I called my son a jerk.
Ok, the exact wording was “you are acting kind of like a jerk.” I know, semantics. But maybe it makes me sound a little less like an asshole. No, not really.
In my defense, he was being a real pill. But in saying he was a jerk I only proved who the real dick was.
The day prior, we had a play date at a friend’s house. I noticed some really exquisite artwork created by the kids. The children had glued squares of cardboard to create 3-d architectural sculptures. I had never seen anything like it, and I couldn’t wait to try it with my own kids. As soon as we got home, I began to prepare the materials.
I know that the best time of day to try a new activity with my boys is in the morning. They are in good moods. They have energy. Their attention spans are at their best. So I laid out the materials in the afternoon to boost their interest, but I waited until the next morning to get to work.
As I drank my coffee, I began gluing a few pieces of cardboard, waiting for them to take notice. I thought if they saw me creating, they would be more interested in joining me than if I issued a forced instruction. It worked- for a few minutes. Kellen saw that I was making a house and decided that that the house need a pool vacuum even though we had not yet made a pool. Liam began imitating my movements, and discovered he could make tents by gluing three pieces of cardboard together.
They lost interest before my coffee could turn cold. Our scenes looked pretty meager- a half made house without a pool for its vacuum, and a couple of tents in a barren land. I should have been happy they created at all, and left them to follow their daily path of inspiration. Maybe I could return to the scenes in a day or two and have them add to the landscapes.
But I didn’t do that. Over the course of the day, I pushed them to glue rocks, add trees, cut sleeping bags, and make a roof. It became drudgery, pleading with them to finish the scene so it would look cute and I could put it on a shelf to be admired. The boys resisted my pleas. They wanted to play with Legos and superheroes, but I persisted. By the end, everyone was miserable making these things. Yes, they looked adorable- particularly the camping scene. But when I look at them, all I see is my failure to listen to what my kids were telling me.
I described the fiasco to a friend. She attempted to comfort me by saying “It’s tough when you spend time getting the materials ready and then they don’t want to use them. It feels like a waste of your time.”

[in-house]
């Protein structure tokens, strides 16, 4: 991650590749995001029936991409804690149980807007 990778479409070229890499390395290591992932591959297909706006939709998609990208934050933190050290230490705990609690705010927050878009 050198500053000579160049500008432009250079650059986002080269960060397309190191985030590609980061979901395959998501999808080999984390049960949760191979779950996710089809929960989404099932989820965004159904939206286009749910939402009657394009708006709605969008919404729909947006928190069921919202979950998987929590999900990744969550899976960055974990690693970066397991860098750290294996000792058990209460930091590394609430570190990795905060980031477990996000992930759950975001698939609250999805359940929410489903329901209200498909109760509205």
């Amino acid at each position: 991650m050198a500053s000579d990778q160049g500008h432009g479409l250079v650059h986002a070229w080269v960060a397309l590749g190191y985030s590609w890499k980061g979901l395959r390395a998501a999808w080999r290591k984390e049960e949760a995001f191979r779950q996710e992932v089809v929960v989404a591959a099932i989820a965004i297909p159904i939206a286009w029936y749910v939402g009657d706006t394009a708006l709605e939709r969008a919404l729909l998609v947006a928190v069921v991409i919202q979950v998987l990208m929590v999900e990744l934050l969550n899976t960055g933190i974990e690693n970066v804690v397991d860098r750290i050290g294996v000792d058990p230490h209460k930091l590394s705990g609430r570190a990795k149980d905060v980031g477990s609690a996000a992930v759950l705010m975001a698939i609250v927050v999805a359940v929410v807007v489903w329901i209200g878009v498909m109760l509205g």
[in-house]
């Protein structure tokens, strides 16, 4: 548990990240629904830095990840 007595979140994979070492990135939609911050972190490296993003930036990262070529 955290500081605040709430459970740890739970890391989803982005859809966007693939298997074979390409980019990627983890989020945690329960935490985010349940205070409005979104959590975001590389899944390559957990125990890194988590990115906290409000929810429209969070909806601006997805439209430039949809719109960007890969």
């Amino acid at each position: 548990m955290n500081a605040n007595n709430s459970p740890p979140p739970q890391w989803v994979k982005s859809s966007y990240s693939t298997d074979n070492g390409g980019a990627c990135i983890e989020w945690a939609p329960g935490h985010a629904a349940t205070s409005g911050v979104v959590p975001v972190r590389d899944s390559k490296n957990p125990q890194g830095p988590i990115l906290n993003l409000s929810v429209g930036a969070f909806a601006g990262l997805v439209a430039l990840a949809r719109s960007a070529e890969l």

That wasn’t it. I wasn’t upset that I had cut all these scraps of cardboard only to have them go unused. It was that I really wanted to make one of those houses. I felt like I couldn’t just sit down and make one for me. That’s silly. It was an activity for the kids. Yet, I really wanted to do it. Instead of putting pressure on them, why didn’t I just get over my defined terms of acceptable behavior for adults and enjoy making one?
We spent some time in a cabin in the woods this week. Like all little kids, my boys collected sticks, rocks, and other found treasures. I came home inspired to make a forest with this collection, but I didn’t want a repeat of the house incident. I gave myself permission to create what I wanted to while also allowing them to take part.
The forest has now become a full blown project. I’m hoping to use it as a scene for photographs or a stop motion piece. I got the idea to create play dough mushrooms to add to the natural elements we had collected. While my kids squished and cut play dough to their hearts content, I crafted tiny colorful mushrooms. Blending the colors and bending the dough became a moment of peace in a chaotic day.
This morning while I added coats of Modge Podge to seal the mushrooms, my boys painted some of the rocks and sticks they collected. I offered no instructions- just set out paints, brushes, and materials and let them do what they wished. There was no complaining or crying or calling small children “jerks.” We all worked together in our own ways and enjoyed what we made.
Adults need to play just as children do. We need to give ourselves the freedom to do it.